Acharanga Bhasyam ► Chapter IV — The Right View ► Section — 3 ► Sūtras 27-39 : Right Austerities

Posted: 21.01.2011

4.27 uveha eṇaṃ bahiyāya loyaṃ,
se savvalogaṃsije kei viṇṇū.
aṇuvīi pāsaṇikkhittadaṃḍā,
je kei sattā paliya cayaṃti..

Overlook the world which is opposed to non-violence. The person who does so is the wisest in the world. Reflect and see that the person who gives up violence destroys his karma.

Bhāṣyaṃ Sūtra 27

(The disciple is admonished thus:) 'Comprehend the external world of heretics who are opposed to non-violence'. Comprehension is twofold: a close look at an object[1] and non-indulgence[2] in what is not right. You should not pay attention to the doctrines that are averse to non-violence. Whoever closely observes the living world is a knowledgeable person in this world.

'Look thoughtfully, whoever has abandoned the weapon of violence has destroyed the accumulated karma'.

4.28 narā muyaccā dhammavidu tti aṃjū.

Only the person who are not-attached to the body can know the discipline and only those who know the discipline are straightforward.

Bhāṣyaṃ Sūtra 28

Only those who are dead to embellishment of the body[3] know the principle of ahiṃsā. Only those who are not attached to the body are upright.

In the Sthānāṅga, three varieties of possessions have been istinguished. Among them, the first and formost is 'body'. Persons ttached to the body indulge in manifold violence. This is why Lord Mahāvīra disclosed the secret: 'Until and unless a person is dead to his body, he cannot really know the discipline'. The implication is that the person who is not dead to his body does not practise the discipline, although he learns and studies it.

It can be said that the person knowing the discipline is upright and also that the upright is the knower of the discipline. Says the Uttarādhyayana (3.12): 'Purity belongs to the upright and the discipline flourishes in one who is pure'.[4]

4.29 āraṃbhajaṃ dukkhamiṇaṃti ṇaccā, evamāhu samattadaṃsiṇo.

Knowing that pain is produced by violence one should desist from violence. The seers of equality have propounded this truth.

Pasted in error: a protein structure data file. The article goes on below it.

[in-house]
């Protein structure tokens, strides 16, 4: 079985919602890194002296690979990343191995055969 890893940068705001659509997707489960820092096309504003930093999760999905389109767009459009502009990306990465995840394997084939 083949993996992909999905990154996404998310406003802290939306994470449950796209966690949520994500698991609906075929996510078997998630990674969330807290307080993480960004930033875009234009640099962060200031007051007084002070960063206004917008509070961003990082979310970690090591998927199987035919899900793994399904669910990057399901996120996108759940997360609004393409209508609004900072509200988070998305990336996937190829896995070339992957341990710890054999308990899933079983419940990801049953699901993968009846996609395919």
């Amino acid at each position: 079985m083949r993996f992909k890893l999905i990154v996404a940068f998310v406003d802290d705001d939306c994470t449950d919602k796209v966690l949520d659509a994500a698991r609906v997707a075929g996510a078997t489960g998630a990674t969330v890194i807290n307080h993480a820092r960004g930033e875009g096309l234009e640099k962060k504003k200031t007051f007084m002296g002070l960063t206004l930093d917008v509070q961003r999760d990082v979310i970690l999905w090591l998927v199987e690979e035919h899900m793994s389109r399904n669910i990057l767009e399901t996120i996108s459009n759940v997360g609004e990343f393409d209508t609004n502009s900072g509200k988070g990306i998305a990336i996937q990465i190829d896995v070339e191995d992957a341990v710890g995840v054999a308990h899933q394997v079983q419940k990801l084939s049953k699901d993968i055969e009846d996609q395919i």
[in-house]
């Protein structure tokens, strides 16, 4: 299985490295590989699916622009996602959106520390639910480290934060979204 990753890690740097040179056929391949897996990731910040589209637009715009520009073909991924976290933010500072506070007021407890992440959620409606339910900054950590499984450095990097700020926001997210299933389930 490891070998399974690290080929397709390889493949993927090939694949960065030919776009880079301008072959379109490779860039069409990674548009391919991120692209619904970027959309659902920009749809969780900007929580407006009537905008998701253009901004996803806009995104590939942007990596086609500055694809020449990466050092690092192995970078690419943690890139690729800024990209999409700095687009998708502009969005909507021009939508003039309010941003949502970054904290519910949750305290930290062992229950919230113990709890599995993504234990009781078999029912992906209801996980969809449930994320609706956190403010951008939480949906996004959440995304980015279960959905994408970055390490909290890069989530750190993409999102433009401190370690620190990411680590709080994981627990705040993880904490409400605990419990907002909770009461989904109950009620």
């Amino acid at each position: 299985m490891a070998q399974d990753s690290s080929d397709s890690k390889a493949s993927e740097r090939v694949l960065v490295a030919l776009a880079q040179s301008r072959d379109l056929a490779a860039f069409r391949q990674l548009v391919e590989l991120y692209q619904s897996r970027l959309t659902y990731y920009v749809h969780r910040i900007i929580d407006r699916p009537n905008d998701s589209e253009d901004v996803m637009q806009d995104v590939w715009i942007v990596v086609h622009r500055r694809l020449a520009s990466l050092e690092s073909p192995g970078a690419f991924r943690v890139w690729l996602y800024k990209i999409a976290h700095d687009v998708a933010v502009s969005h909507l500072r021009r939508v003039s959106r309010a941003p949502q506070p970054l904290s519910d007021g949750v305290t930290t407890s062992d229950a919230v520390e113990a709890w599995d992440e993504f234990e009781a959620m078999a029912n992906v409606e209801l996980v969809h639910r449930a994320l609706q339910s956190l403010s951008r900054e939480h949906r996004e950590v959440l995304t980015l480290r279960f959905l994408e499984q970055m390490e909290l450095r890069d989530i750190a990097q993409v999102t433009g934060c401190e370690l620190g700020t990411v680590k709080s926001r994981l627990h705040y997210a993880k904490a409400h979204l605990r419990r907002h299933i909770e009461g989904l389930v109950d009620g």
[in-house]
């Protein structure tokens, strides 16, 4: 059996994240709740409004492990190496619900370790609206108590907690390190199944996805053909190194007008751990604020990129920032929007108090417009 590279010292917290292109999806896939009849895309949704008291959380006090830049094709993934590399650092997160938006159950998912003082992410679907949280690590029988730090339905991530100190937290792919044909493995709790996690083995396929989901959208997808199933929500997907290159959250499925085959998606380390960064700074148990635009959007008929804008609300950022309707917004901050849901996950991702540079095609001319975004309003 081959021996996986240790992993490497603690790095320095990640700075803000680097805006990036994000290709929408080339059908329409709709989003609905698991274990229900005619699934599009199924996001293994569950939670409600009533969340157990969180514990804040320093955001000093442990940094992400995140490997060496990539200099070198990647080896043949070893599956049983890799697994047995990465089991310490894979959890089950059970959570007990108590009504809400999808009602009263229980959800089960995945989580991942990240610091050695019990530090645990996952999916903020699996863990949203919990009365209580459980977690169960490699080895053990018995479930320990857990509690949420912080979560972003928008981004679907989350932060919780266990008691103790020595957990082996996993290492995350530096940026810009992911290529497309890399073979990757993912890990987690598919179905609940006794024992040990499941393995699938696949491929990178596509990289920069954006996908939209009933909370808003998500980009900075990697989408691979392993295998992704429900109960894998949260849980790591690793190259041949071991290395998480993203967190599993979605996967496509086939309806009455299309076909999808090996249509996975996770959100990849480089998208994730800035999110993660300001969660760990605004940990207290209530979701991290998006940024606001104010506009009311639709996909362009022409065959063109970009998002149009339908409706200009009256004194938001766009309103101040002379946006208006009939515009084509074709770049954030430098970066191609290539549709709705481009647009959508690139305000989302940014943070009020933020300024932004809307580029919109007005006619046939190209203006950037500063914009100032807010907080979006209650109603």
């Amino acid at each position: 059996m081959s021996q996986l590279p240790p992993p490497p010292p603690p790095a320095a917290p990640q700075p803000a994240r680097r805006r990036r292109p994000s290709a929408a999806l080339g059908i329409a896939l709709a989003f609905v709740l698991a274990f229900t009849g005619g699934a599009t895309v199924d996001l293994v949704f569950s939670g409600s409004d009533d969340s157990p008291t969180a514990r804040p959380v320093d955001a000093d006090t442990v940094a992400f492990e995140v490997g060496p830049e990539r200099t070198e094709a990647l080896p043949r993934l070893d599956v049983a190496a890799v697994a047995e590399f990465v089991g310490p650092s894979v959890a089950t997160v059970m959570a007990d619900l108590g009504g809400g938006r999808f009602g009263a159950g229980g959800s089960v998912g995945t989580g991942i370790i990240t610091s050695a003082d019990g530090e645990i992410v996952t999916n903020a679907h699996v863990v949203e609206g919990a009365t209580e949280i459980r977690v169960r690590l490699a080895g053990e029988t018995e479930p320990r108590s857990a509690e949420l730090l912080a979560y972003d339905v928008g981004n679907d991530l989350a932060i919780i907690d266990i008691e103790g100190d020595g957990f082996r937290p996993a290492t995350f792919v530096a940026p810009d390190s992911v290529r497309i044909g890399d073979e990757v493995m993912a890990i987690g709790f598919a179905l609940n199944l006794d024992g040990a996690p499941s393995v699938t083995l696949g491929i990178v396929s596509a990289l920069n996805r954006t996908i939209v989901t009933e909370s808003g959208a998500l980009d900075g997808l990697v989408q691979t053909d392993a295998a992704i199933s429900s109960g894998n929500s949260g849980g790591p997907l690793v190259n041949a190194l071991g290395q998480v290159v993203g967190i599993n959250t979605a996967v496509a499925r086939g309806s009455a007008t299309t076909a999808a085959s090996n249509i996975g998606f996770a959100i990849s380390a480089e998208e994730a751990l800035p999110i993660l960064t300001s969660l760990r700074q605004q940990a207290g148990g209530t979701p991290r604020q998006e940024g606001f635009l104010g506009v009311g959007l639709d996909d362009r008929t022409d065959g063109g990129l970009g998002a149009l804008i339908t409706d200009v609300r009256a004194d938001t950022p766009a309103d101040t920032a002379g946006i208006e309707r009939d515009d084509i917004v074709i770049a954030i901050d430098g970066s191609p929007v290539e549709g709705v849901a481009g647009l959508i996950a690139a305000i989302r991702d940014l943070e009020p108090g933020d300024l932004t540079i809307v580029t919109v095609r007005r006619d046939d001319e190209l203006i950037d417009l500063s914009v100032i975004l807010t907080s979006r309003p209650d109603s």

4.30 te sawe pāvāiyā dukkhassa kusalā pariṇṇamudāharaṃti.

Whatever pain there is, all that is due to violence. Knowing this truth, one should abstain from violence. The saints who visualized equality propounded this truth.

Bhāṣyaṃ Sūtras 29,30

Knowing that suffering is due to violence, one should desist from violence. This is the verdict of the wise.[5]

All the teachers who are adept explained comprehension, that is, discriminative knowledge for the elimination of suffering; nobody is able to make an end of pain without eschewing violence. This is the central idea of the Sūtra 30.

4.31 iti kamma pariṇṇāya savvaso.

So the aspirant for emancipation, knowing the karma in all respects, should abandon it.

Bhāṣyaṃ Sūtra 31

'Emancipation' means elimination of all karma. One can not comprehend the nature of emancipation without comprehending the nature of bondage. Therefore, one should exert for the karmic elimination by comprehending the nature of karma. Karma is the cause of pain. One should, therefore, have a discriminative knowledge of karma for the elimination of it. This is the central idea of the Sūtra.

4.32 iha āṇākaṃkhī paṃḍie aṇihe egamappāṇaṃ saṃpehāe dhuṇe sarīraṃ, kasehi appāṇaṃ, jarehi appāṇaṃ.

The wise person devoted to commandment should not be afflicted by passions. Perceiving his ownself, he should shake his karma-body, thin his passions, and desiccate them.

Bhāṣyaṃ Sūtra 32

Now the way to discrimination of karma is explained. Ordinary man is afflicted with the affliction of attachment and hatred. The person who is devoted to the commandment of the omniscient is a wise man who practises detachment. Only such person is unafflicted[6] by attachment, hatred and delusion, sensual objects and passions. He should perceive only the soul and shake off the karma-body.[7] 'This soul is lonely and alone. It is separate from the body'. This is the practice of the contemplation on separation of the soul from the body.[8] For instance, 'he alone indulges in action and he alone reaps the fruit. It is born alone and dies alone and transmigrates alone to other life'. This is the practice of the contemplation on the oneness as explained in the Cūrṇi.